rush hour

Gare du Nords: Quebec Nordiques goaltender Richard Brodeur fends off a pair of Calgary Cowboys in WHA action from the 1975-76 season. Number four is defenceman Chris Evans. His teammate, passing the far post? Harder to identify: Danny Lawson, maybe, or Butch Deadmarsh? Calgary dispatched Quebec in the first round of the playoffs that year, but then fell in the second to the eventual Avco Trophy champions, the Winnipeg Jets.

slap happy

Shot and Chaser: Cincinnati Stingers’ Claude Larose unleashes a shot on goaltender Christer Abrahamsson of the New England Whalers in 1976. Larose, a left winger, went on to play a handful of games with the New York Rangers in the NHL, but he’s not to be confused with the other, elder Claude Larose, a right winger, who won six Stanley Cups with the Montreal Canadiens in the 1960s and early ’70s. This Larose scored 28 goals for the Stingers in his WHA rookie season, 1975-76, and 30 the following year. (Image: Mark Treitel)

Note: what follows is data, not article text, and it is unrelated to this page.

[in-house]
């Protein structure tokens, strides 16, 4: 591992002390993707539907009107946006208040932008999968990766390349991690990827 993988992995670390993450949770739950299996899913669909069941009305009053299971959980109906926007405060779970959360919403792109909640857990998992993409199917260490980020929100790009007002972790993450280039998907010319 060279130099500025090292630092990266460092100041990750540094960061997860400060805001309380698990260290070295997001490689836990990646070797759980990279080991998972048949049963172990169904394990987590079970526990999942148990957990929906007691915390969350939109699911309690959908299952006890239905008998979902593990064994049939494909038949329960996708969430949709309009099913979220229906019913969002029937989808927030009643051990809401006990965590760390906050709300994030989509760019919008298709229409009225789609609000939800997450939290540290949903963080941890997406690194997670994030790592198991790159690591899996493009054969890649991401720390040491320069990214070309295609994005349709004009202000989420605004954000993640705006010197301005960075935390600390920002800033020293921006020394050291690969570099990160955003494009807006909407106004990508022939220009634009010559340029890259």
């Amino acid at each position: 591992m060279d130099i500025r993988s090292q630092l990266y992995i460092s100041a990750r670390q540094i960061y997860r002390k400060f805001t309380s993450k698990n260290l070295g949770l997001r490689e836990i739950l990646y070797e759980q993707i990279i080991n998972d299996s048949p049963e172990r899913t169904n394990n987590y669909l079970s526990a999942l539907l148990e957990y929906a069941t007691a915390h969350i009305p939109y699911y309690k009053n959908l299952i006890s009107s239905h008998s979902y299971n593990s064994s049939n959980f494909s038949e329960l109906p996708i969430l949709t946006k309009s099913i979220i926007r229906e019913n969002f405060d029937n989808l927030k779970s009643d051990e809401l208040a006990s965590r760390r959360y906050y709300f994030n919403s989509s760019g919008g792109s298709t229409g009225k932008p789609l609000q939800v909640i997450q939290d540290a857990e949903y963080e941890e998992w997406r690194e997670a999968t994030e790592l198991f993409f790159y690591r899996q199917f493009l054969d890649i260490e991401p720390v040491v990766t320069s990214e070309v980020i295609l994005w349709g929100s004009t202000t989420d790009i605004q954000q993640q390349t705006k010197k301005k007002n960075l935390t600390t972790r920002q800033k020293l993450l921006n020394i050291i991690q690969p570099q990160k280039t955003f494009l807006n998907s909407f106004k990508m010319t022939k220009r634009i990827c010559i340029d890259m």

old bonesy

“He always looked like he had no chance to stop the puck,” was Tony Gallagher’s (sort of unkind) appraisal a couple of years ago, writing in the Vancouver Province. “Virtually every save he made looked like a fluke — or in some cases, a miracle — and yet he won championships in every league save the NHL.”

Goaltender Gary Bromley, born in Edmonton on a Thursday of this very date in 1950, is 72 today, so maybe an apology is in order for floating Gallagher’s faint praise to the fore. Sorry. Maybe can we focus on the championships? Bromley played on an Eastern League-winner with the Charlotte Checkers in the early 1970s, won a Calder Cup with the Cincinnati Swords in the AHL, and (in 1978) shared the Winnipeg Jets’ net with Joe Daley and Markus Mattson on the way (alongside Bobby Hull, Ulf Nilsson, and Anders Hedberg) to a WHA World Trophy.